Language Selection

English French German Italian Portuguese Spanish

aKademy Awards

Filed under
KDE

This year's aKademy saw a whole new innovation: The KDE Appreciation Awards, also known as the "aKademy Awards". Their purpose is to recognize outstanding contribution to the KDE community. The awards are for best application, best contribution to KDE and the Jury's Choice Award. The jury consisted of the well-known KDE hackers Aaron Seigo, Brad Hards, David Faure and Matthias Ettrich. If you want to know who the winners are, read on!

Next year, the jury panel will consist of this year's winners. At aKademy 2006 it will be up to them to select the most outstanding work from within the KDE community.

Full Story.

More in Tux Machines

digiKam Software Collection 4.3.0 released...

After a long bugs triage, we have worked hard also to close your reported issues.. A long list of the issues closed in digiKam 4.3.0 is available through the KDE Bugtracking System. Read more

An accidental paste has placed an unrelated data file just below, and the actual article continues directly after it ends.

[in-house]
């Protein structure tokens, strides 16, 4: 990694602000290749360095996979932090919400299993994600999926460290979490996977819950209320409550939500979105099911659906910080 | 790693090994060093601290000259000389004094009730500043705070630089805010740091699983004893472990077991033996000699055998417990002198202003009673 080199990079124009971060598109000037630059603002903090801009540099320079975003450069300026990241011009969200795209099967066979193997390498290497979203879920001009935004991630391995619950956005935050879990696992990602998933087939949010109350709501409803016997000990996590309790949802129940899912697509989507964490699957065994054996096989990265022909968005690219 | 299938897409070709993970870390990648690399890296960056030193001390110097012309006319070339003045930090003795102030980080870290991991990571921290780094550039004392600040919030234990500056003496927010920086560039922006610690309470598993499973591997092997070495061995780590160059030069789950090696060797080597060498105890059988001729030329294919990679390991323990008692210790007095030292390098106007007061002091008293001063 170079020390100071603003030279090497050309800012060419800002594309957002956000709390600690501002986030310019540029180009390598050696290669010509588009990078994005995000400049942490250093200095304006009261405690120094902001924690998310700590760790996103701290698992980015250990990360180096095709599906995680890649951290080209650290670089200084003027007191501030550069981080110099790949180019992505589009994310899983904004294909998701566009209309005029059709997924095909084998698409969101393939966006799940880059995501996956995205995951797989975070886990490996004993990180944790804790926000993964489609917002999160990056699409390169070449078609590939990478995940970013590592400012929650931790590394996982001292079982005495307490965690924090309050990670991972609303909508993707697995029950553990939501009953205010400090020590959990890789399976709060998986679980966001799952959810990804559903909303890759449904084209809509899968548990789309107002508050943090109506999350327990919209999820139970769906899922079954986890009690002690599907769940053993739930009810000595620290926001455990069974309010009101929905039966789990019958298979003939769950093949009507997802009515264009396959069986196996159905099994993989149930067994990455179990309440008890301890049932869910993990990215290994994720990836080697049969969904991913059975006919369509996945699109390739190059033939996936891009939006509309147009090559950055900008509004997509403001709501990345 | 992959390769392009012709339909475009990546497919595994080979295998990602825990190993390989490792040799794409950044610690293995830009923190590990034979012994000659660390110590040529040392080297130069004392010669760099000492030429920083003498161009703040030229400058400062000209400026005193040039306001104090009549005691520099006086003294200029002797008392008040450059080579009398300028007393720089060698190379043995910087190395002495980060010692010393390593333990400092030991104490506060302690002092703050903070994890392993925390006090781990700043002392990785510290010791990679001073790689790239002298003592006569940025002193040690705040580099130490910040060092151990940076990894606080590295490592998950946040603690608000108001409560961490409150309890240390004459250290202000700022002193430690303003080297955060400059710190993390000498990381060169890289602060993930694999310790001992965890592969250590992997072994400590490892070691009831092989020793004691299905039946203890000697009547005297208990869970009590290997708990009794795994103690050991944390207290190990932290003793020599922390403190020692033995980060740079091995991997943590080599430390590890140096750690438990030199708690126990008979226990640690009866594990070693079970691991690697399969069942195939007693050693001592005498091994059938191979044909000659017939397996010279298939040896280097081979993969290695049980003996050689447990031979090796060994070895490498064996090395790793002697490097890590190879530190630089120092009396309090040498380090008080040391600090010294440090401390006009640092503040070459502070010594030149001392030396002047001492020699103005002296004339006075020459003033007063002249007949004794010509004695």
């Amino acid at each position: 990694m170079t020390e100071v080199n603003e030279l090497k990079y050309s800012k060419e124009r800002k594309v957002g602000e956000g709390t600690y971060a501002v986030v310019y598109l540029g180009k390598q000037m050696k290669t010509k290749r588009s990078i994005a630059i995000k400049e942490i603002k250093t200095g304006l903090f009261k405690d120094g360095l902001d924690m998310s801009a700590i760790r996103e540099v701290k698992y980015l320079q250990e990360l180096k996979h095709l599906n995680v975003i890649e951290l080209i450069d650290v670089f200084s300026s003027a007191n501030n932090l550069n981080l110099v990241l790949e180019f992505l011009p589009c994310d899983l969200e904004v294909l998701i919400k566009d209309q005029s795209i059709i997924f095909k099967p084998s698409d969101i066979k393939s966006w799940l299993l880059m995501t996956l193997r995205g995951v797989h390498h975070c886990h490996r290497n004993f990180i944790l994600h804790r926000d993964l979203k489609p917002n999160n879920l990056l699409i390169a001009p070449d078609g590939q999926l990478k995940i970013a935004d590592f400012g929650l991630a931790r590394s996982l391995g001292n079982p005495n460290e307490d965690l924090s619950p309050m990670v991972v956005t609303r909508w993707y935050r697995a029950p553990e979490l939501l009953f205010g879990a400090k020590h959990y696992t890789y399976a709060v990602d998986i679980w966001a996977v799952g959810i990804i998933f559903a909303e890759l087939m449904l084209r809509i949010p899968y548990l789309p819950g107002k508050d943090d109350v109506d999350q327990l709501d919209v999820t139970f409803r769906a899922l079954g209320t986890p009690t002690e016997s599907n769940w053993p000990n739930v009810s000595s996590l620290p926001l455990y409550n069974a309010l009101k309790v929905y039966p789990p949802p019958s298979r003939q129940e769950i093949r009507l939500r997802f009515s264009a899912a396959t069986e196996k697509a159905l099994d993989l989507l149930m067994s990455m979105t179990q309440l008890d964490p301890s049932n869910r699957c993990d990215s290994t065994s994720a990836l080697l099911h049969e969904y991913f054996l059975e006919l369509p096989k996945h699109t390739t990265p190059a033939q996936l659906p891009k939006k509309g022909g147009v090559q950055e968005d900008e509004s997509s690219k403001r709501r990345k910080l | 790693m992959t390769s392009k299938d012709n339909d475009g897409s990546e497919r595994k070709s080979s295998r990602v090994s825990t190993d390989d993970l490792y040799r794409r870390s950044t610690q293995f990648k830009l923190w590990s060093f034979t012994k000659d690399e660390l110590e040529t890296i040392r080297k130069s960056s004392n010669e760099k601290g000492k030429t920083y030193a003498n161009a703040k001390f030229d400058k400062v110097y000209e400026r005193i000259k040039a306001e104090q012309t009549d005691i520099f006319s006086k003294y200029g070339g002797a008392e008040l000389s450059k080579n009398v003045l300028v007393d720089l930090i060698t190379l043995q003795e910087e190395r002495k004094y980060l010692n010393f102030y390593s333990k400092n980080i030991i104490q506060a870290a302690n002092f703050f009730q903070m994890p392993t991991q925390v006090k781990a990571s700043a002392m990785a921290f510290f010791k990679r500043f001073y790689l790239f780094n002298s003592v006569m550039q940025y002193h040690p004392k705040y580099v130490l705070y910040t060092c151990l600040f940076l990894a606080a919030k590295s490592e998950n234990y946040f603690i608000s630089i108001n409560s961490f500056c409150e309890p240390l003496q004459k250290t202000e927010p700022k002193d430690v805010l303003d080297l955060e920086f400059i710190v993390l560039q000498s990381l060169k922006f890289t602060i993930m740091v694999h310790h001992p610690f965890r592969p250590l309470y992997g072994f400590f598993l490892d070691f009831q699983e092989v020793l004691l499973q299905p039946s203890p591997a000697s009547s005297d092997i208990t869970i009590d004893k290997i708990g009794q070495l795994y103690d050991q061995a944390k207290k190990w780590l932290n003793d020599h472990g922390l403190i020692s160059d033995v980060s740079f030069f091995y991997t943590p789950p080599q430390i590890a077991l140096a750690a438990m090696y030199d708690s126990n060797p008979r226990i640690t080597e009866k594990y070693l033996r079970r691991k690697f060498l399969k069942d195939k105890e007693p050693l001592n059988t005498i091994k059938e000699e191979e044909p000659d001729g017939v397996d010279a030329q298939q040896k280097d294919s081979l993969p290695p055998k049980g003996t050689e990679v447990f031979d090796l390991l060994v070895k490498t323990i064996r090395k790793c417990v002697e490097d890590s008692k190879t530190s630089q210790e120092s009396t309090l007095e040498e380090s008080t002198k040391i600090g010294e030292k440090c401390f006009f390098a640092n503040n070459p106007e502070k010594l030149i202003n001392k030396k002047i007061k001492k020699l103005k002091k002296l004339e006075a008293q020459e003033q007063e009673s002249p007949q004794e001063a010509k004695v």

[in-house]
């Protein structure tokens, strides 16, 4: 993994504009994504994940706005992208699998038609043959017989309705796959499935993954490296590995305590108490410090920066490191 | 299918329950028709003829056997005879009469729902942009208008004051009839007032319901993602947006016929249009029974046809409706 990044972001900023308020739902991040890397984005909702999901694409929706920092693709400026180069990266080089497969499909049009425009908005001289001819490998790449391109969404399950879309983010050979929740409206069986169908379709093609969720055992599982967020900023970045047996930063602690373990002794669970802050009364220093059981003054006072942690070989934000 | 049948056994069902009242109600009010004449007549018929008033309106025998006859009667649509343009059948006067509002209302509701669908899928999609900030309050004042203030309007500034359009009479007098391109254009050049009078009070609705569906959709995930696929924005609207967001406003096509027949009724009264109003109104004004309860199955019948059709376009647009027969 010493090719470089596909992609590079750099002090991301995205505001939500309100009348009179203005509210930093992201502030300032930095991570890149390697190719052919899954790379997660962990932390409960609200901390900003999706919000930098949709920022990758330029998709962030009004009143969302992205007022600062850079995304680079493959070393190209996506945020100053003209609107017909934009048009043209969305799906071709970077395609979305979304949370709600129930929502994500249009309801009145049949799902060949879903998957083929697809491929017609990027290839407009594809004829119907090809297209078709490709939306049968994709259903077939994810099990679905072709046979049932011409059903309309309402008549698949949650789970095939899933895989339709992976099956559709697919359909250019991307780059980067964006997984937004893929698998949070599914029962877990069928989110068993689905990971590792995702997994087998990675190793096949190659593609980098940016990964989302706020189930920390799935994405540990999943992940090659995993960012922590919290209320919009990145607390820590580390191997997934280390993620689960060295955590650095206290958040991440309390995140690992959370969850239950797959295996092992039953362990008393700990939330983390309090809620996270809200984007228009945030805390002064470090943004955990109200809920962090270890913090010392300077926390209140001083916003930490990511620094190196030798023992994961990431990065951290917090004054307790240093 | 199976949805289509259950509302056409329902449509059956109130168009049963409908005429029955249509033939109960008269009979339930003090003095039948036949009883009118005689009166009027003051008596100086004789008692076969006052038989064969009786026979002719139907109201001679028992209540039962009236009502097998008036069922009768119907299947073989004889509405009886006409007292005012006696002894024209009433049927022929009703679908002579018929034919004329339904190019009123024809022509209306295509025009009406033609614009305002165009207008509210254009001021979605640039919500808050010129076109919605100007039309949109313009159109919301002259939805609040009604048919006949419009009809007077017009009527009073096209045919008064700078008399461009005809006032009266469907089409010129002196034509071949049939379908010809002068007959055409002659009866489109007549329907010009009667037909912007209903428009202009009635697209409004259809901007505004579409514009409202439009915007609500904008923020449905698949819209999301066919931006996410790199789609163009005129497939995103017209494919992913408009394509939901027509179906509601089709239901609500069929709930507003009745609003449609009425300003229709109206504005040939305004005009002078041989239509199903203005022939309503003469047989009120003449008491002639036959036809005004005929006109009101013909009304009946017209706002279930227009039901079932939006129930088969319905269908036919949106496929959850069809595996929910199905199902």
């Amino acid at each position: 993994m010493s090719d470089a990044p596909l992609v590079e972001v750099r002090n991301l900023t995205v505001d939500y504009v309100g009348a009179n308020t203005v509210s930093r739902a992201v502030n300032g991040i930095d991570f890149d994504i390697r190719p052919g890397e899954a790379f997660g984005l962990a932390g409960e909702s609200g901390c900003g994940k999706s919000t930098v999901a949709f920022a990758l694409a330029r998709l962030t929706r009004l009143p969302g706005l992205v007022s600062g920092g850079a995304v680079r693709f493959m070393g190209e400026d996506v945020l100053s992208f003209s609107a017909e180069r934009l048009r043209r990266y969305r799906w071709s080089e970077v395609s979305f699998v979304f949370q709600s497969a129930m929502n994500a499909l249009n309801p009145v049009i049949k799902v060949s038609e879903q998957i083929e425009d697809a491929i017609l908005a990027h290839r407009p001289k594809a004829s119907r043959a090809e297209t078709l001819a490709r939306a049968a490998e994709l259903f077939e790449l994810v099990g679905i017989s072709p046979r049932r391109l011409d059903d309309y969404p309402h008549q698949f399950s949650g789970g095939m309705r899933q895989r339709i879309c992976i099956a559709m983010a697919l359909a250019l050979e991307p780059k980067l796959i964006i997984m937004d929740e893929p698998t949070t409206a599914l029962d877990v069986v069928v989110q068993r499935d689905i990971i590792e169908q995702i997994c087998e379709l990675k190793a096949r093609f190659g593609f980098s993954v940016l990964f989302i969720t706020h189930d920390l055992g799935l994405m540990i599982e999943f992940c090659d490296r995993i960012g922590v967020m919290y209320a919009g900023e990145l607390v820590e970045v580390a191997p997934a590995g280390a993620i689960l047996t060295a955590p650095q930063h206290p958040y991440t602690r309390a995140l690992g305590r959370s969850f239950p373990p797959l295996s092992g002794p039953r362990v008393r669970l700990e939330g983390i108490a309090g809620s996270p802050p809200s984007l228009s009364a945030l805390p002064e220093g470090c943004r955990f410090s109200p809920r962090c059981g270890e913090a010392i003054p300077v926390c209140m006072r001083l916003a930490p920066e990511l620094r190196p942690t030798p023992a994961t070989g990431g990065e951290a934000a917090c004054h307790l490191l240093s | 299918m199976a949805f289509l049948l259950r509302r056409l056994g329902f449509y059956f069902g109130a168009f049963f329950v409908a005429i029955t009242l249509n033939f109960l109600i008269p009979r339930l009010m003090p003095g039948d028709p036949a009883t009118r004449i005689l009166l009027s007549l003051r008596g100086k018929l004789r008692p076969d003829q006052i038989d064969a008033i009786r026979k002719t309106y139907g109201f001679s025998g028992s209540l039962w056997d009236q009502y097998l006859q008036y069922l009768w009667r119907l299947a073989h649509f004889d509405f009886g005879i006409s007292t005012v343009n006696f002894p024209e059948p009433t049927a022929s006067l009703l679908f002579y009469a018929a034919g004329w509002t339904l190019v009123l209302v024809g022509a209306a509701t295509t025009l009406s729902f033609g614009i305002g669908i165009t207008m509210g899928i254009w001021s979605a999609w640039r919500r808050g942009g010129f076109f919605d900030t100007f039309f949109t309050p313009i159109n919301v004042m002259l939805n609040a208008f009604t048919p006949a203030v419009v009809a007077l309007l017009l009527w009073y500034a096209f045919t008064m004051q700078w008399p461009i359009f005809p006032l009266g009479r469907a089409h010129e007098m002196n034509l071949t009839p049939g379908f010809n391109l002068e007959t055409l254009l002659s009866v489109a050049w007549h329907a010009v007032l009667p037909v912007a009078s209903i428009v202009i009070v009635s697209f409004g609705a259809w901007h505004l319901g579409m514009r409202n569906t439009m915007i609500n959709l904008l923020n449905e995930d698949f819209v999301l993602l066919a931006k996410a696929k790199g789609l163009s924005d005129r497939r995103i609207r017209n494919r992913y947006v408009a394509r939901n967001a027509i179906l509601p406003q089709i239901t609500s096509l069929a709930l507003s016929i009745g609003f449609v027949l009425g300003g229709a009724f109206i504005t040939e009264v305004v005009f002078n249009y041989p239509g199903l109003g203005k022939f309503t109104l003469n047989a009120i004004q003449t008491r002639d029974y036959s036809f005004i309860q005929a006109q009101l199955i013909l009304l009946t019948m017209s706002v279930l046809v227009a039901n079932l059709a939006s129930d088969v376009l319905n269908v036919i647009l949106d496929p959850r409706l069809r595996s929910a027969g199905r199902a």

Seneca College realizes value of open source

Red Hat has done a lot of work with CDOT, lately specializing in Fedora for ARM processors. Pidora, the Fedora Linux Remix specifically targeted to the Rasberry Pi, was primarily developed at CDOT. Another company that we have been working with lately is Blindside Networks. They do a lot of work with CDOT on the BigBlueButton project, which is a web conferencing tool for online education. NexJ is a Toronto-based software development firm that has worked with CDOT on various aspects of open health tools on the server side and integration of medical devices with smart phones. We have recently started working on the edX platform, where developers around the globe are working to create a next-generation online learning platform. Read more

Today in Techrights

Initial impressions of PCLinuxOS 2014.08

I spend more time looking at the family trees of Linux distributions than I do looking at my own family tree. I find it interesting to see how distributions grow from their parent distribution, either acting as an extra layer of features which regularly re-bases itself or as a separate fork. New distributions usually tend to remain similar in most ways to their parent distro, using the same package manager and maintaining similar philosophies. When I look at the family trees of Linux distributions one project stands out more than others: PCLinuxOS. Read more